Protecting our investment: the US$ 275
million funding gap
A threat to Europe's polio-free status?
Achieving a polio-free Europe
The WHO European Region has been polio-free for more
than three years thanks to the hard work of public health
workers and volunteers in its Member States, with the
additional financial support of bilateral agencies and
In addition to the substantial domestic polio eradication
costs borne by the European Region Member States, many
European governments (including the governments of Denmark,
Finland, France, Germany, Italy, the Netherlands, Norway,
Switzerland and the United Kingdom) have supported other
countries in the region to protect their children against
Rotary International and the United States government
(through US CDC and USAID) have funded considerable vaccine
and operational costs; and the United Nations Foundation
has also funded over US$ 1.3 million of operational costs
to help the polio eradication effort in the region.
European governments and institutions have also made
significant contributions to the Global Polio Eradication
Initiative, funding vital activities in over 100 polio-endemic
and high-risk countries.
Top ten donors Donations since 1985 in US$
millions (includes pledges to 2005)
United States (CDC, USAID) 598
Rotary International 462
United Kingdom 341
Bill and Melinda Gates Foundation 50
United Nations Foundation 31
- Of the European governments, the United Kingdom has
contributed the most funding to the Initiative to date:
over US$ 341 million since 1985. In 2002, the UK's Department
for International Development (DFID) set in motion more
than US$ 100 million for polio eradication activities
in India over the next four years.
- The Netherlands has donated US$ 110 million since
2000, to support vital disease surveillance systems.
- Germany has been a long-standing partner to the polio
eradication programme in India, providing US$ 65 million
for oral polio vaccine since 1997.
- Denmark was also one of the earliest partners to
the programme in India, providing support since 1997
for vaccine, cold chain, and surveillance support.
- In 2001 Luxembourg, with its first contribution to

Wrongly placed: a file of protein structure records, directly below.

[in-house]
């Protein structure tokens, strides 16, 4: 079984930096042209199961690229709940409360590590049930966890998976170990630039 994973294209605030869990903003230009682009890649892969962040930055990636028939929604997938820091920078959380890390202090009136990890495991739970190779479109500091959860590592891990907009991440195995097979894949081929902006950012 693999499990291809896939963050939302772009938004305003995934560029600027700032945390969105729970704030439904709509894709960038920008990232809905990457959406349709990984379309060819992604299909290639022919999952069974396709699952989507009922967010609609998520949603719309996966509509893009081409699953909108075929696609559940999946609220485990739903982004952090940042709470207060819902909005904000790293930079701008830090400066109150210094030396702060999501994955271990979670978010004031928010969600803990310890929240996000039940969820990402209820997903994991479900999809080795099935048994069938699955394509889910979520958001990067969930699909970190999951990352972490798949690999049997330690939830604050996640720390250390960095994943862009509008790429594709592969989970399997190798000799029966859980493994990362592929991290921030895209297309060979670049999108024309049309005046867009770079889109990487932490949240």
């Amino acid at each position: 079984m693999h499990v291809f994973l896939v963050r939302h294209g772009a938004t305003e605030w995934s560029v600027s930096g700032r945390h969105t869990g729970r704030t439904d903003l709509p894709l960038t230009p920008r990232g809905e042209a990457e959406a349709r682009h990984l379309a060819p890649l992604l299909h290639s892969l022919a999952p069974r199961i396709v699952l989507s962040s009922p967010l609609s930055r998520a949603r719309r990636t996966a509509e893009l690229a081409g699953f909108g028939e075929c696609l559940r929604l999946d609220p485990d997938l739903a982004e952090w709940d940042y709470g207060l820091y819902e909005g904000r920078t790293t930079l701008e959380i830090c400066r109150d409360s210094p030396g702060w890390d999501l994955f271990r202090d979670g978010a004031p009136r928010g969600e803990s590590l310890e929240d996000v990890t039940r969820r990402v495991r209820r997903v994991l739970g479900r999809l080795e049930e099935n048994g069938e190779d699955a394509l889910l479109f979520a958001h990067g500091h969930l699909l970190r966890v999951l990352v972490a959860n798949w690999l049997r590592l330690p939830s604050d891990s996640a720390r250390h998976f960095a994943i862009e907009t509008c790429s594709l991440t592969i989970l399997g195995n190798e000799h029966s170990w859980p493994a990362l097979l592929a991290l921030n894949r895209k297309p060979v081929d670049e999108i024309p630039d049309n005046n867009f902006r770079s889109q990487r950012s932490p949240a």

the Initiative, showed how the impact of a donation
can be maximised by strategic directing of funds. Luxembourg
made a US$ 3.2 million contribution to fully fund the
gaps in six of its priority countries: Burkina Faso,
Cape Verde, Mali, Namibia, Niger and Senegal.
- Italy has provided US$ 1 million each year over the
past three years for India's polio eradication efforts.
- In 2001, Norway provided US$ 3.1 million to the Initiative,
both globally and to support activities in Nepal and
- In 2001, Ireland signed a three-year US$ 2.3 million
global pledge, in addition to supporting activities
- In 2001, the European Commission provided US$ 17.4
million to the governments of Nigeria for its polio
- Private sector partners including Aventis Pasteur,
British Airways (through the 'Change for Good' Appeal)
and De Beers have made significant contributions.
This support has helped to bring polio to its lowest
levels in history. Today there are just ten polio-endemic
countries. The number of polio cases was down by 99.8
per cent from 1988 to only 480 cases last year. Disease
surveillance systems have been strengthened. Health workers
have been trained to ensure rapid reporting of polio cases
and other epidemic-prone diseases. It is critical that
we build on these achievements to stop transmission of
poliovirus globally and avoid any re-establishment of
poliovirus transmission in polio-free areas. Until all
children are immunized against polio, children remain
at risk from this crippling disease.
Protecting our investment
Today, the greatest risk to the polio-free status of
Europe is a reintroduction of the virus from the remaining
polio-endemic countries - such as the importations to
Bulgaria and Georgia from south Asia in 2001. Helping
to finish the job in south Asia and Africa is perhaps
the most important step in protecting our investment in
a polio-free Europe.